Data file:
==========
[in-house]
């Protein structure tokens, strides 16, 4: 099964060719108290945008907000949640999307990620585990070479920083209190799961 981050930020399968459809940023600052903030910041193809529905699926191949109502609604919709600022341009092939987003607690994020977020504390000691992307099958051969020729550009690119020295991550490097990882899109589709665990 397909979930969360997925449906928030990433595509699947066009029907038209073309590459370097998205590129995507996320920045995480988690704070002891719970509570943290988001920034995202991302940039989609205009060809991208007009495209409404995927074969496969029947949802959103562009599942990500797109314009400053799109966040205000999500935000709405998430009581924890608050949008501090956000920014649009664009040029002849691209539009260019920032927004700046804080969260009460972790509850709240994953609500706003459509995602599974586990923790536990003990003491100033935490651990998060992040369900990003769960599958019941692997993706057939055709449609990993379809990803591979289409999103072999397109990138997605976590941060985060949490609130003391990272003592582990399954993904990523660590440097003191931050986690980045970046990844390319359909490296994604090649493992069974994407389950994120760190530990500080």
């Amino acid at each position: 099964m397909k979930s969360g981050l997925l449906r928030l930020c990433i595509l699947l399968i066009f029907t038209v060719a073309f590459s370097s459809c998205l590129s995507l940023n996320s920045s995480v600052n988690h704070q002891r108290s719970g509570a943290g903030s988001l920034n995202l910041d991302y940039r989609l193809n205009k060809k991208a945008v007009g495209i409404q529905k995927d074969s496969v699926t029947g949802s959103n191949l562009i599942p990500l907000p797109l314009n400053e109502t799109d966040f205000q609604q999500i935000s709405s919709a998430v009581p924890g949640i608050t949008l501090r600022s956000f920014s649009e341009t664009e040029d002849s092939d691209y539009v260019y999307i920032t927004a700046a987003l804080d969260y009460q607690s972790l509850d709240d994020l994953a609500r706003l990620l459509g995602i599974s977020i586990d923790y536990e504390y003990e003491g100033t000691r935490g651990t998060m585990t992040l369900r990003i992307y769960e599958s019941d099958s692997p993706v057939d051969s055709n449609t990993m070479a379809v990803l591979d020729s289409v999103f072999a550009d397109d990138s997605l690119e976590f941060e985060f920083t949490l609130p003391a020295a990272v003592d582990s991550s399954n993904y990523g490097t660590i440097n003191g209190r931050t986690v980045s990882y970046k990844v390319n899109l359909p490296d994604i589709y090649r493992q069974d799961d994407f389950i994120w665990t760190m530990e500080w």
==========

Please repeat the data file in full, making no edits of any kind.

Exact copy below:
[in-house]
């Protein structure tokens, strides 16, 4: 099964060719108290945008907000949640999307990620585990070479920083209190799961 981050930020399968459809940023600052903030910041193809529905699926191949109502609604919709600022341009092939987003607690994020977020504390000691992307099958051969020729550009690119020295991550490097990882899109589709665990 397909979930969360997925449906928030990433595509699947066009029907038209073309590459370097998205590129995507996320920045995480988690704070002891719970509570943290988001920034995202991302940039989609205009060809991208007009495209409404995927074969496969029947949802959103562009599942990500797109314009400053799109966040205000999500935000709405998430009581924890608050949008501090956000920014649009664009040029002849691209539009260019920032927004700046804080969260009460972790509850709240994953609500706003459509995602599974586990923790536990003990003491100033935490651990998060992040369900990003769960599958019941692997993706057939055709449609990993379809990803591979289409999103072999397109990138997605976590941060985060949490609130003391990272003592582990399954993904990523660590440097003191931050986690980045970046990844390319359909490296994604090649493992069974994407389950994120760190530990500080």
């Amino acid at each position: 099964m397909k979930s969360g981050l997925l449906r928030l930020c990433i595509l699947l399968i066009f029907t038209v060719a073309f590459s370097s459809c998205l590129s995507l940023n996320s920045s995480v600052n988690h704070q002891r108290s719970g509570a943290g903030s988001l920034n995202l910041d991302y940039r989609l193809n205009k060809k991208a945008v007009g495209i409404q529905k995927d074969s496969v699926t029947g949802s959103n191949l562009i599942p990500l907000p797109l314009n400053e109502t799109d966040f205000q609604q999500i935000s709405s919709a998430v009581p924890g949640i608050t949008l501090r600022s956000f920014s649009e341009t664009e040029d002849s092939d691209y539009v260019y999307i920032t927004a700046a987003l804080d969260y009460q607690s972790l509850d709240d994020l994953a609500r706003l990620l459509g995602i599974s977020i586990d923790y536990e504390y003990e003491g100033t000691r935490g651990t998060m585990t992040l369900r990003i992307y769960e599958s019941d099958s692997p993706v057939d051969s055709n449609t990993m070479a379809v990803l591979d020729s289409v999103f072999a550009d397109d990138s997605l690119e976590f941060e985060f920083t949490l609130p003391a020295a990272v003592d582990s991550s399954n993904y990523g490097t660590i440097n003191g209190r931050t986690v980045s990882y970046k990844v390319n899109l359909p490296d994604i589709y090649r493992q069974d799961d994407f389950i994120w665990t760190m530990e500080w």